Adrift in new Brazilian cinema
From the idyllic beaches of Buzios comes another ripple of new Brazilian cinema, this time in the form of director Heitor Dhalia’s latest film, Adrift…In his previous films, Nina (2004) and Drained (2006) Dhalia turned his camera to the claustrophobic maze of Sao Paulo – the crowded and messy metropolis reflected in the characters and their dilemmas. The change of scenery is one of the reasons why Adrift feels so different from its predecessors, leaving the neurotic concrete jungle behind and enjoying a family holiday by the seaside.
French actor Vincent Cassel (from Irreversible, Mesrine and the upcoming Black Swan) plays Mathias, a famous writer and the caring father of three kids, facing the break down of his marriage with Clarice, brilliantly portrait by Debora Bloch. Cassel may be the household name but the focus is ultimately on the newcomer Laura Neiva, playing the teenage daughter Felipa. And it’s her suspicion that her father might be having an affair with an American woman (Camille Belle) that initiates a loss of innocence and sets the plot in motion.
Adrift looks absolutely amazing onscreen – cinematographer Ricardo Della Rosa uses a limited colour palette and wisely captures the sun and sensuality of the seaside, creating the feeling that we are looking at Polaroids of a distant summer holiday. All milestones one would expect from a coming-of-age story are there: the first kiss; the sight of death; the sexual awakening; the clash of generations. If Adrift struggles in one point it is that it just might not feel all that new – we have seen this story being told before – but Dhalia finds a way to approach such classic themes with a fresh cinematic eye, playing with the audience’s expectations. The family drama never explodes, it burns slowly with the actors delivering precise and emotionally honest performances, and the chemistry between Neiva and Cassel is palpable.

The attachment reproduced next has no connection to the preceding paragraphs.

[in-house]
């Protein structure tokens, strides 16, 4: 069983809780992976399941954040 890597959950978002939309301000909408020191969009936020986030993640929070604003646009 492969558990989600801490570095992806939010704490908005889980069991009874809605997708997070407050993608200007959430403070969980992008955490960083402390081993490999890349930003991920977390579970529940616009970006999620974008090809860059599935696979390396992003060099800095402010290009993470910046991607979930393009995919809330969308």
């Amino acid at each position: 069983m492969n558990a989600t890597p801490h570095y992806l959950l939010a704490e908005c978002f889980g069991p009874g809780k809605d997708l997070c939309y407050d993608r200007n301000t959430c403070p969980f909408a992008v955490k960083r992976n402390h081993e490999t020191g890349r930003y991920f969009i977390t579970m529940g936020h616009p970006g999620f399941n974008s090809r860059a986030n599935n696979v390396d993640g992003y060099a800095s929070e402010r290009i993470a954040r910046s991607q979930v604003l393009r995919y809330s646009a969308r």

The choice of the location, as in Dhalia’s previous works, plays a major part in the story. We follow Felipa whist she explores Buzios, each step leading further away from what she knew as familiar, and with each new discovery a new layer is added to the character, making the transition from young girl to woman yet more believable and touching. Dhalia is a gifted storyteller on the verge of breaking in the international scene and Adrift is a beautifully crafted welcome card.
By Fidel Madeira
Watch the trailer of Adrift